when moving a camera, you have to consider two things, 1) the camera’s position in space 2) the camera’s orientation in space. In oF, the camera’s “orientation” is also called its “rotation”.
Positions are usually described as 3D vectors, whereas orientations/rotations are described in quaternions.
Every ofCamera is derived from ofNode, which should give you access to the position and the rotation as follows:
ofVec3f myCamGlobalPosition = myCam.getGlobalPosition();
ofQuaternion myCamRotation = myCam.getGlobalOrientation();
You can move the camera’s position by tweening its position and simultaneously tweening its orientation over time, like so, assuming that your camera is called “myCam”:
// ofCamera myCam;
float tweenvalue = (ofGetElapsedTimeMillis() % 2000) /2000.f; // this will slowly change from 0.0f to 1.0f, resetting every 2 seconds
// we define the camer's start and end orientation here:
startQuat.makeRotate(0, 0, 1, 0); // zero rotation.
targetQuat.makeRotate(90, 0, 1, 0); // rotation 90 degrees around y-axis.
// we define the camer's start and end-position here:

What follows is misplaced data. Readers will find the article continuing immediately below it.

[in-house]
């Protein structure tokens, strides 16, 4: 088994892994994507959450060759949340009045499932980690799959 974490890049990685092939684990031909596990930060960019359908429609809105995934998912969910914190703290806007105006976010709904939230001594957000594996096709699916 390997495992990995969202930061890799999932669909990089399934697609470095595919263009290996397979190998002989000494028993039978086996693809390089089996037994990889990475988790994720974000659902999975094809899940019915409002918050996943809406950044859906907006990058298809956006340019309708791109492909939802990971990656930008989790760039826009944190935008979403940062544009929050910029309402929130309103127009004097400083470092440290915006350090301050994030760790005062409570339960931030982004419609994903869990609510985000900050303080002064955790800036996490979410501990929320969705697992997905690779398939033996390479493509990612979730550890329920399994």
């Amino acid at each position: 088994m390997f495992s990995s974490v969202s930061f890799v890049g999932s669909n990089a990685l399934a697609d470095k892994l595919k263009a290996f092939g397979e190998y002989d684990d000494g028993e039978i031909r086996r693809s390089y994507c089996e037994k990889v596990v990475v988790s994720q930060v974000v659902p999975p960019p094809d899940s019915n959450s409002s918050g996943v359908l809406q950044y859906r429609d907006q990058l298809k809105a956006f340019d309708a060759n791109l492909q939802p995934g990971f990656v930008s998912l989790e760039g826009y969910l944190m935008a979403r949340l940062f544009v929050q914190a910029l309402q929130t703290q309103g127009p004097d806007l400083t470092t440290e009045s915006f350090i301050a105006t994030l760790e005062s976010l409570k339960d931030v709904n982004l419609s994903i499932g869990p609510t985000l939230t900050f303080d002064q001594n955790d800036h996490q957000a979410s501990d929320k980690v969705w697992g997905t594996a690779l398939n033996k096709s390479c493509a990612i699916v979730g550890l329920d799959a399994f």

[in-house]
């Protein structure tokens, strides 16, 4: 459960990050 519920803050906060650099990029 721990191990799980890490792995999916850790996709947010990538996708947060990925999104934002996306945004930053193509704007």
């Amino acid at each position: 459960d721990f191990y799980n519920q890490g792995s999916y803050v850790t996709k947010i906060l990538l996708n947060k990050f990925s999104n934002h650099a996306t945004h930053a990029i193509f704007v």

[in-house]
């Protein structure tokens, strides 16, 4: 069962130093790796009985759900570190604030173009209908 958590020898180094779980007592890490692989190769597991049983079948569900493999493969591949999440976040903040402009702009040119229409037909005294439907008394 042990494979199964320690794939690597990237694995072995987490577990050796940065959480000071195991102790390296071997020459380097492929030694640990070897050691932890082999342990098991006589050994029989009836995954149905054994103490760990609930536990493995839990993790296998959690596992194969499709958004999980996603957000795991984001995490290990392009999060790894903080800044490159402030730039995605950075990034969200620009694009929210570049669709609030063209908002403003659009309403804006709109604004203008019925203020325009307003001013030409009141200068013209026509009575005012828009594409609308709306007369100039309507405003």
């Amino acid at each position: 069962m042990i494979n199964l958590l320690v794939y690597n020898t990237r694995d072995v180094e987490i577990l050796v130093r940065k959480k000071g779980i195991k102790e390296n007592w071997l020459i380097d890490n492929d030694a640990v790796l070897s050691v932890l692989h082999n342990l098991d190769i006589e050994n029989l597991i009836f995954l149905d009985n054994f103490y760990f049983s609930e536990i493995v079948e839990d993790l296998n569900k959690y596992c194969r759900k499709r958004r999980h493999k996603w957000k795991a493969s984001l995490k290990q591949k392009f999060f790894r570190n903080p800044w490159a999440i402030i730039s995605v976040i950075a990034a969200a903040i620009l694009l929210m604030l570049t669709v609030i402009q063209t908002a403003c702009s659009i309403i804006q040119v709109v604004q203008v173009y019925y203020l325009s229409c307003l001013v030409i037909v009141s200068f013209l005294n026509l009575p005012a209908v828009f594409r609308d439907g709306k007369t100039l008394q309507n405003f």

ofQuaternion tweenedCameraQuaternion; // this will be the camera's new rotation.
// calculate the interpolated orientation
tweenedCameraQuaternion.slerp(tweenvalue, startQuat, targetQuat);
ofVec3f lerpPos; //this will hold our tweened position.
// calculate the interpolated values.
lerpPos.x = ofLerp(tweenvalue, startPos.x, targetPos.x);
lerpPos.y = ofLerp(tweenvalue, startPos.y, targetPos.y);
lerpPos.z = ofLerp(tweenvalue, startPos.z, targetPos.z);
// alternative way to calculate interpolated values:
// lerpPos = startPos + ((targetPos-startPos) * tweenvalue);
// now update the camera with the calculated orientation and position.
Note that we use lerp to tween positions and *slerp* for rotations.
“Lerp” is short for linear interpolation, in which a value is scaled linearly, a bit like the in the classic formula y = k*x . If you’d plot the interpolation function as a graph, you’d get a straight line.
“Slerp” on the other hand, is short for ‘spherical linear interpolation’, meaning the quaternion is interpolated along a great circle so that the interpolation graph is following the shortest path between two points on a sphere…